Pauillac

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The leader on the Left Bank as far as number of first growth classified producers within its boundaries, Pauillac has more than any of the other appellations, at three of the five. Chateau Lafite Rothschild and Mouton Rothschild border St. Estephe on its northern end and Chateau Latour is at Pauillac’s southern end, bordering St. Julien.

While the first growths are certainly some of the better producers of the Left Bank, today they often compete with some of the “lower ranked” producers (second, third, fourth, fifth growth) in quality and value. The Left Bank of Bordeaux subscribes to an arguably outdated method of classification that goes back to 1855. The finest chateaux in that year were judged on the basis of reputation and trading price; changes in rank since then have been miniscule at best. Today producers such as Chateau Pontet-Canet, Chateau Grand Puy-Lacoste, Chateau Lynch-Bages, among others (all fifth growth) offer some of the finest wines in all of Bordeaux.

Defining characteristics of fine wines from Pauillac include inky and juicy blackcurrant, cedar or cigar box and plush or chalky tannins.

Layers of gravel in the Pauillac region are key to its wines’ character and quality. The layers offer excellent drainage in the relatively flat topography of the region allowing water to run off into “jalles” or streams, which subsequently flow off into the Gironde.

Bordeaux Blends

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One of the world’s most classic and popular styles of red wine, Bordeaux-inspired blends have spread from their homeland in France to nearly every corner of the New World, especially in California, Washington, and Australia. Typically based on either Cabernet Sauvignon or Merlot and supported by Cabernet Franc, Malbec, and/or Petit Verdot, these are sometimes referred to in the US as “Meritage” blends. In Bordeaux itself, Cabernet Sauvignon dominates in wines from the Left Bank of the Gironde river, while the Right Bank focuses on Merlot. Often, blends from outside the region are classified as being inspired by one or the other.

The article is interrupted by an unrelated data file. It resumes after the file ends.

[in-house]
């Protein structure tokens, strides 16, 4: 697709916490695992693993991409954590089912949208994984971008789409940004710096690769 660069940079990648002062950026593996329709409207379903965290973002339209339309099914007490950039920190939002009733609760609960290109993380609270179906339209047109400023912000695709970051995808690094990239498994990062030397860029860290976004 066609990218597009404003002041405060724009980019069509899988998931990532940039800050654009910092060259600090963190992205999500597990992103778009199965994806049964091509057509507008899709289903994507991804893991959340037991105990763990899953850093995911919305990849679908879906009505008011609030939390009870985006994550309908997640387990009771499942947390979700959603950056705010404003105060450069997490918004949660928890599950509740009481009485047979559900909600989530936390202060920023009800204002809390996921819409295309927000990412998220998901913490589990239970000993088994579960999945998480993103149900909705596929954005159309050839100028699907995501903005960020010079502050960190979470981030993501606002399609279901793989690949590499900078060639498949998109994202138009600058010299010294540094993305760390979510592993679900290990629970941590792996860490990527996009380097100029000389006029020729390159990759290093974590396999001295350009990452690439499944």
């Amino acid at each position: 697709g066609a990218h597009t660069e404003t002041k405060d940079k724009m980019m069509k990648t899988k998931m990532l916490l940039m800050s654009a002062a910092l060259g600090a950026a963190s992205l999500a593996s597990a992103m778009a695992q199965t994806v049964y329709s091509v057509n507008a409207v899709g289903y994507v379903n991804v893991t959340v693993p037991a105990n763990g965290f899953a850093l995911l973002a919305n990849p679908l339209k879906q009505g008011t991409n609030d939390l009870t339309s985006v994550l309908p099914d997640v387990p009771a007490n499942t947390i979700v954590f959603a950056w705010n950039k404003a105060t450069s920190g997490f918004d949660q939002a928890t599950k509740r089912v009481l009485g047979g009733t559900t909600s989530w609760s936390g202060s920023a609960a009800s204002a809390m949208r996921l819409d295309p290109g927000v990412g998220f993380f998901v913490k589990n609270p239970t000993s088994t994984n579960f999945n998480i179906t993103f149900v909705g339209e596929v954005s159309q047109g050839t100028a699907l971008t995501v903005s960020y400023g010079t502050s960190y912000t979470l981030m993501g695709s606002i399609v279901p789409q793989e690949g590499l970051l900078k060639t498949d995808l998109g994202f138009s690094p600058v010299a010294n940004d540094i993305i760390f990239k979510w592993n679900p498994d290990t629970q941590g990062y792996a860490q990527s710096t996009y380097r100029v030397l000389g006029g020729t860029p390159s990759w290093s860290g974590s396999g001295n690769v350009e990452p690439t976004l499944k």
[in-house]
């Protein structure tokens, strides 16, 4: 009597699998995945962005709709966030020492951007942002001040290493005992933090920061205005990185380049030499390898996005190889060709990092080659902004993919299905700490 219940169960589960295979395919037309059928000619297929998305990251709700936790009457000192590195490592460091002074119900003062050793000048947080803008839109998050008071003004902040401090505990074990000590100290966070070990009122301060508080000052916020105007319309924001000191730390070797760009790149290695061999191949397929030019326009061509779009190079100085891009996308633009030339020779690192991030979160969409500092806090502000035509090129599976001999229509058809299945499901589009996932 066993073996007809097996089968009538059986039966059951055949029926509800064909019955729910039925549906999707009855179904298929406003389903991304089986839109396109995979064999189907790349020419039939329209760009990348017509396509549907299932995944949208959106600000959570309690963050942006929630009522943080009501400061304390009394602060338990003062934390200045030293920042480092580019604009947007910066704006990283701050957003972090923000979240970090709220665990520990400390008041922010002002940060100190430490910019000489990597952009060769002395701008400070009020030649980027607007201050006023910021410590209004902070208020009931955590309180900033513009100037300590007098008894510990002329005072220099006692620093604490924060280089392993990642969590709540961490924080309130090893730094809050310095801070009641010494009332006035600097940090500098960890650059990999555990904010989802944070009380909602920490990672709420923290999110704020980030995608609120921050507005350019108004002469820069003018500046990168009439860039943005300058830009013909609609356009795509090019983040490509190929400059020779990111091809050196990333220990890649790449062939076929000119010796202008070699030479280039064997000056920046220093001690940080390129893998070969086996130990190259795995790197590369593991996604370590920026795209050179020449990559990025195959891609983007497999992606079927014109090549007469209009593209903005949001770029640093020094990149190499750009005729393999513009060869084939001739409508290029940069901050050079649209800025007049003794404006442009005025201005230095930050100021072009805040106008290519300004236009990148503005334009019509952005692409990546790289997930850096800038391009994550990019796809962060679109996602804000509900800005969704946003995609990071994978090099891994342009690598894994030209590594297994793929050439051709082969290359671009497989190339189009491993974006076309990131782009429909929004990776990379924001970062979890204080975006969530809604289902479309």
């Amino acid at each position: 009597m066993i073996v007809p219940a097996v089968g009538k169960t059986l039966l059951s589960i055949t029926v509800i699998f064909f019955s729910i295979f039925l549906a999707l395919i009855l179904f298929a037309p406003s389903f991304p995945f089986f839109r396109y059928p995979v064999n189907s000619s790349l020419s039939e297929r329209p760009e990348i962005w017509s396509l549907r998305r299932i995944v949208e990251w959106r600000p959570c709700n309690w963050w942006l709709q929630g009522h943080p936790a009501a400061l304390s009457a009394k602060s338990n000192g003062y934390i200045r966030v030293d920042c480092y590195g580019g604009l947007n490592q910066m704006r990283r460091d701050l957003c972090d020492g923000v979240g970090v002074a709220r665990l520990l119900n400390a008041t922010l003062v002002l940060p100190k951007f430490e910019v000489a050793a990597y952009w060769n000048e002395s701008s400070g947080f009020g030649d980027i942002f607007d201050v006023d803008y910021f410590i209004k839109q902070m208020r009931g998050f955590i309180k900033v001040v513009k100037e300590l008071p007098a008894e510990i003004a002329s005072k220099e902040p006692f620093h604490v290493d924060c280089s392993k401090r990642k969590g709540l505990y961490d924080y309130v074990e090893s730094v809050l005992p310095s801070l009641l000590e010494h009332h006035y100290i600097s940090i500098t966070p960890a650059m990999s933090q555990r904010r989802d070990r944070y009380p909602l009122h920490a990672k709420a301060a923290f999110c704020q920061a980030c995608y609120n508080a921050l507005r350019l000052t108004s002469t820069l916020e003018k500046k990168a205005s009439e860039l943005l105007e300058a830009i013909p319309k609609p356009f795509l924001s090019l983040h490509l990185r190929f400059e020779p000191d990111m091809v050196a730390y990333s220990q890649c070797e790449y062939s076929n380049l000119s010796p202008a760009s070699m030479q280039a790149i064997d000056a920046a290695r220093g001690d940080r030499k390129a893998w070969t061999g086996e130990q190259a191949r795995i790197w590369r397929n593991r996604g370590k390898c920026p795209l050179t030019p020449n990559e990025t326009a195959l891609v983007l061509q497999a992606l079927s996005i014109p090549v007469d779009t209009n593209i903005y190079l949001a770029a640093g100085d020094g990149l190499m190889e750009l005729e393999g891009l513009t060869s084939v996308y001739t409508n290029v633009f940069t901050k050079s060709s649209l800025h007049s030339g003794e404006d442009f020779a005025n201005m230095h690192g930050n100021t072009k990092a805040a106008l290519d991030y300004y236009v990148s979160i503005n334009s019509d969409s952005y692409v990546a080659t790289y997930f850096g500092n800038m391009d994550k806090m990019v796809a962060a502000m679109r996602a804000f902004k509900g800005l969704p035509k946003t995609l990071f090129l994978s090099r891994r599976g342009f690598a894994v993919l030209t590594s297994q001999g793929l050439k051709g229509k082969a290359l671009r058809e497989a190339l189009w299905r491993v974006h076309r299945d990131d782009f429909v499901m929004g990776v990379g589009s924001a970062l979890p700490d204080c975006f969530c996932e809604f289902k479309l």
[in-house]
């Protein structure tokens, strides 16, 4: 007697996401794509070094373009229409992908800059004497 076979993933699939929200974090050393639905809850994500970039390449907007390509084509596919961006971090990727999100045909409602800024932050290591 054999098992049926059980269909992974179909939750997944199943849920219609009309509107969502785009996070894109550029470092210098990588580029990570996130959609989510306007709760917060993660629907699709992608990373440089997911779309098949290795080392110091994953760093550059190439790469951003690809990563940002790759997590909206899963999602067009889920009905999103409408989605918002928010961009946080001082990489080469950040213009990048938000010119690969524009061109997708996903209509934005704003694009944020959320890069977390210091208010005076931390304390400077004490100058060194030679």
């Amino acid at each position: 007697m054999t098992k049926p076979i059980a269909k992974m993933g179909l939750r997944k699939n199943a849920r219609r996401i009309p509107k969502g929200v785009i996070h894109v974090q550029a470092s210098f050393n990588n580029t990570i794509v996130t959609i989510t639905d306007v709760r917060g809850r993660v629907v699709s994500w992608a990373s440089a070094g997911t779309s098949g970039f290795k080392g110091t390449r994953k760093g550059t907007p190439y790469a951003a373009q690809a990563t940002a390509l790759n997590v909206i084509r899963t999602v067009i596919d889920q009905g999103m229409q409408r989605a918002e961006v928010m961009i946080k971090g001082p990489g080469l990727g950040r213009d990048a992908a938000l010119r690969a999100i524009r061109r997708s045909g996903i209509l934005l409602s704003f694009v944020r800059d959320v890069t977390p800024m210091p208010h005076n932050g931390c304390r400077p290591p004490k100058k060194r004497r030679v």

In the Glass

Cabernet-based, Left-Bank-styled wines are typically more tannic and structured, while Merlot-based wines modeled after the Right Bank are softer and suppler. Cabernet Franc can add herbal notes, while Malbec and Petit Verdot contribute color and structure. Wines from Bordeaux can be bold and fruit-forward or restrained and earthy, while New World facsimiles tend to emulate the former style. In general, Bordeaux red blends can have aromas and flavors of black currant, cedar, plum, graphite, and violet, with more red fruit flavors when Merlot makes up a high proportion of the blend.

Perfect Pairings

Since Bordeaux red blends are often quite structured and tannic, they pair best with hearty, flavorful, and fatty meat dishes. Any type of steak makes for a classic pairing. Equally welcome with these wines would be beef brisket, pot roast, braised lamb, or smoked duck.

Sommelier Secret

While the region of Bordeaux is limited to a select few approved grape varieties, the New World is free to experiment. Bordeaux blends in California may include Syrah, Petite Sirah, Zinfandel, or virtually any other grape deemed worthy by the winemaker. In Australia, Shiraz is a common component.

BMT6529_1990 Item# 6529